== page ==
48. This is the only property they’ve seen.

Smart shoppers shop around. If the tenant is jumping on the very first property they see, they’re likely either desperate or unconcerned with the property itself. Both are bad signs.

49. They’re renting on behalf of a relative, but you’ve never met that relative.

This is common for people with family members who are immigrating soon, but it’s still a good idea to meet the resident prior to signing the lease. If the potential tenant is insistent on signing before you meet the resident, there is serious cause for concern.

50. Showing the property turns into a party with LOTS of people.

Lots of renters bring someone with them to a showing for support and personal safety. That said, a party of ten people is unnecessary and a sign that this person doesn’t do things on their own very well.

51. They show little interest in the condition and upkeep of the property.

There are two possibilities here. Either they don’t plan on living there and they are being dishonest, or they’re simply unconcerned with the condition of the rental and don’t intend to take very good care of it.

52. They litter while on the property.

Rude! If they don’t care where their trash goes now, they won’t care after they move in.

53. They drop cigarette butts in your yard.

Litter that smells like tobacco? No thank you! This person isn’t showing much respect for your property, and they aren’t likely to start after they move in.

54. They want a payment plan for security and pet deposits.

Sometimes money is tight, and that’s understandable. However, if a person isn’t capable of saving up a month’s rent prior to moving in, it’s unlikely they’ll be able to support themselves and pay rent after they move in.

55. They are significantly and consistently late for showings.

It’s unprofessional and it shows that they don’t value your time. That’s not the kind of person you want to have a long-term professional relationship with.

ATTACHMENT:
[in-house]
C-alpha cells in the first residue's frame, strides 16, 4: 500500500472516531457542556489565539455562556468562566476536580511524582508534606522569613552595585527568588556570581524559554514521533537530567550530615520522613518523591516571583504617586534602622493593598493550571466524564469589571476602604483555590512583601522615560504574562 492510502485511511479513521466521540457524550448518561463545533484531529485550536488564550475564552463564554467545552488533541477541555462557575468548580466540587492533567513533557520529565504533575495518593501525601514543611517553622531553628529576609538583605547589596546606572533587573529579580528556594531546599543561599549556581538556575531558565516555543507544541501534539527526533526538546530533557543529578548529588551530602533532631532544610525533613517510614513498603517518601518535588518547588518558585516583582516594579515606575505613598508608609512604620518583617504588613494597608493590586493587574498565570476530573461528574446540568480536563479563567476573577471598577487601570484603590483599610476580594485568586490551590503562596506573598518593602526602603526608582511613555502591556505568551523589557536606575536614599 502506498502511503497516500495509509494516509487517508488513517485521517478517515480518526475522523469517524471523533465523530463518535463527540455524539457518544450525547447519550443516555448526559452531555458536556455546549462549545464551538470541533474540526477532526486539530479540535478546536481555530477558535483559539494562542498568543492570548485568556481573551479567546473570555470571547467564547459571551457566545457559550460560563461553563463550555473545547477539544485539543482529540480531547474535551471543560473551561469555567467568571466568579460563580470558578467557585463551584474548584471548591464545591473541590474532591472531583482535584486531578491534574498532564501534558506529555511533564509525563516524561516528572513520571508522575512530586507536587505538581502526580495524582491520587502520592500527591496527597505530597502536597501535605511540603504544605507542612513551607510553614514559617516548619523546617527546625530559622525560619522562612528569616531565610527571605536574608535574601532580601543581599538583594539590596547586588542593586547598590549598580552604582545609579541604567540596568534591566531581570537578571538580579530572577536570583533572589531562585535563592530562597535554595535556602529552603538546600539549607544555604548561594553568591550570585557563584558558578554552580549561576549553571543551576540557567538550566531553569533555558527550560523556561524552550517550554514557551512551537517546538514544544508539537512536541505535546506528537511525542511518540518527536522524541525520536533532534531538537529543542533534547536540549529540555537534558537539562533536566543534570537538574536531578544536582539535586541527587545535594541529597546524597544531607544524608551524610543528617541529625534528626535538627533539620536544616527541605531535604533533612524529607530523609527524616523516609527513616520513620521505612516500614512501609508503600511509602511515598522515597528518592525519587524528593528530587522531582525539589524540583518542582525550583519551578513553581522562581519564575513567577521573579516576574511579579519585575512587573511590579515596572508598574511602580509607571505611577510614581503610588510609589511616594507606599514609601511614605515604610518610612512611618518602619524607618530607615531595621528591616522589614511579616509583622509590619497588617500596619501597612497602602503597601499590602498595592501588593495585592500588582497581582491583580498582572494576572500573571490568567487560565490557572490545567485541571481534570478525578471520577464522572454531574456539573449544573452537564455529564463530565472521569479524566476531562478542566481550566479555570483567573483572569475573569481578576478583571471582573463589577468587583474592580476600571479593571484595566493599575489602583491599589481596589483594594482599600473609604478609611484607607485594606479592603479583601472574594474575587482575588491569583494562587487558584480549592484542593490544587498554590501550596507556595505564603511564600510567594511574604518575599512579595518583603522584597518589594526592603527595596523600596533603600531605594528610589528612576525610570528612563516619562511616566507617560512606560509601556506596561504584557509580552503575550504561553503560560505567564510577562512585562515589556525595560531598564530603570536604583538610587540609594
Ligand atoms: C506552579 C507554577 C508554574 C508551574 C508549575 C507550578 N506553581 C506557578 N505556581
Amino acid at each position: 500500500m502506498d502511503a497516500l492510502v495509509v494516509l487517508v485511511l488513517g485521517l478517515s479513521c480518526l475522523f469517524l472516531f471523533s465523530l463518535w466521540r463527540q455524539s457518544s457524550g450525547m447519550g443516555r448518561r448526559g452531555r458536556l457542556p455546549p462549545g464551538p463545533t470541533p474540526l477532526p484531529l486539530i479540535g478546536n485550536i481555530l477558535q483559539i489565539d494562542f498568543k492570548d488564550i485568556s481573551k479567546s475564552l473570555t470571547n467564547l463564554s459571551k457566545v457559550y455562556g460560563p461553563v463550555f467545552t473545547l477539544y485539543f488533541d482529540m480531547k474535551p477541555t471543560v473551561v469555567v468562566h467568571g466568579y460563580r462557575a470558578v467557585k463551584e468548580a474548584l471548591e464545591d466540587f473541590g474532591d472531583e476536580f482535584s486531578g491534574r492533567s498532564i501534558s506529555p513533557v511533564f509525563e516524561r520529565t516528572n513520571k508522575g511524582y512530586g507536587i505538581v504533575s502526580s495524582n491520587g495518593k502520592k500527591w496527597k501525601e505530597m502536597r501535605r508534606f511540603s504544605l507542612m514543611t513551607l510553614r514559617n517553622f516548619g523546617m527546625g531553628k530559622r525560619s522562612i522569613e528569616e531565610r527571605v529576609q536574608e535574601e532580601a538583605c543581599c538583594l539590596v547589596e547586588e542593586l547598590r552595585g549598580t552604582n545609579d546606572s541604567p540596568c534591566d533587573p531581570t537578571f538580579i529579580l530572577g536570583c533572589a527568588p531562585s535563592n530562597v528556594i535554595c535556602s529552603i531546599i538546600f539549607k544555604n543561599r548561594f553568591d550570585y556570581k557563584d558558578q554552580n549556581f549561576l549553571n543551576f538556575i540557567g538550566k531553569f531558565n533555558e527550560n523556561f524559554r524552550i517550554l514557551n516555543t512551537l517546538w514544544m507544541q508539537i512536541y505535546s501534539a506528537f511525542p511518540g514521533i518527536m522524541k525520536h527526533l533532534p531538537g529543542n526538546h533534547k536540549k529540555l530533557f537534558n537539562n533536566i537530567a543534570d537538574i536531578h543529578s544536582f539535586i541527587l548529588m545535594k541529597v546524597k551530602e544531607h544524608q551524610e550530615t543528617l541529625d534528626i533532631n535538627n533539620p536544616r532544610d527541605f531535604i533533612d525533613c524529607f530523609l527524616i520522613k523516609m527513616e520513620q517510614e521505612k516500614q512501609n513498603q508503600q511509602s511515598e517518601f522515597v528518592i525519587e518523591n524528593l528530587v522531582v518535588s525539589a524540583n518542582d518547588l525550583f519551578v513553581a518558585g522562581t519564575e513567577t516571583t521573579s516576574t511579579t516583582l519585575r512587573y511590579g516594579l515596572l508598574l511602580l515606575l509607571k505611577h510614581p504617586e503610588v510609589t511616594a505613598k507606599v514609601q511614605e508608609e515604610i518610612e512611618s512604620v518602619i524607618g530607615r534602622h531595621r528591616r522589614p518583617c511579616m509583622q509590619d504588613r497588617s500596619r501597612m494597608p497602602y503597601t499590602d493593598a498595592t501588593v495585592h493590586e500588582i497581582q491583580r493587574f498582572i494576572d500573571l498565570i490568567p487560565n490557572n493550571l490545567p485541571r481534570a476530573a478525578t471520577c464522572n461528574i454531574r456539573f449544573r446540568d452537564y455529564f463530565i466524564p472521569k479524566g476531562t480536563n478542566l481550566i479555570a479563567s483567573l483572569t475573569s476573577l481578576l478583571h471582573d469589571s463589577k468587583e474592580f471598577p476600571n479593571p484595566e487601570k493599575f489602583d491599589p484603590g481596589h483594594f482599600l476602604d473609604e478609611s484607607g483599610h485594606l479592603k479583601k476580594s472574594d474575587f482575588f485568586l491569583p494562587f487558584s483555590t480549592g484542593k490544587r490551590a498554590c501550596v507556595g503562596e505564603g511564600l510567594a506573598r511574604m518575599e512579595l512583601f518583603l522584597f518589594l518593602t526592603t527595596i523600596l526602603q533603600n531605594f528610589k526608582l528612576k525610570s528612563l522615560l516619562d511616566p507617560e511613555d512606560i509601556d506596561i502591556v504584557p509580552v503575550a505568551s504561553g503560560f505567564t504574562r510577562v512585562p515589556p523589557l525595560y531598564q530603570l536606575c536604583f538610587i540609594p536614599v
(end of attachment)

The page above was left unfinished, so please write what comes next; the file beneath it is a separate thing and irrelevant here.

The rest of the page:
56. They nitpick when it comes to communal areas.

The person who scowls over the leaves in the yard or points out scuffs on the banisters is going to be at least that annoying when they move in. At that point, they’ll actually have the right to comment, and comment they will. Over and over.

57. Their kids run wild during the showing.

If they aren’t controlling their kids while visiting a property that isn’t theirs, they won’t start anytime soon. Kids are twice as wild at home.

58. They argue loudly with their spouse/roommate during a showing.

If they can’t keep it together in front of you, they certainly won’t do it in front of other tenants.

59. They yell and/or curse at their children.

What’s worse than hearing someone verbally abuse their spouse? Hearing them verbally abuse their kids. This is not the tenant you want.

60. None of their references are professional relationships.

Even first-time renters should have a reference that includes co-workers or employers. If they don’t, then they probably don’t have a lot of successful professional relationships, meaning that they might not be a great person to have a professional relationship with.

61. They answer your questions in the most indirect way possible.

When a yes or no question involves a long and drawn out story that never quite provides an answer, you’re in trouble. Explanations are OK, but answers should come first.

62. They clearly don’t take care of themselves.

If they aren’t bothered by their deteriorating health and hygiene, they won’t be bothered when your rental falls apart.

63. They clearly don’t take care of their kids.

This is an even more serious situation. If a person takes care of themselves but their children are a mess, then they’re not going to care about the property. Reject their application (and in alarming cases, call the authorities.)

64. They don’t take off their footwear when you do.

This is a pretty basic sign of respect for another person’s property. Muddy footprints should leave a trail right out the door.

65. They object to a criminal background check.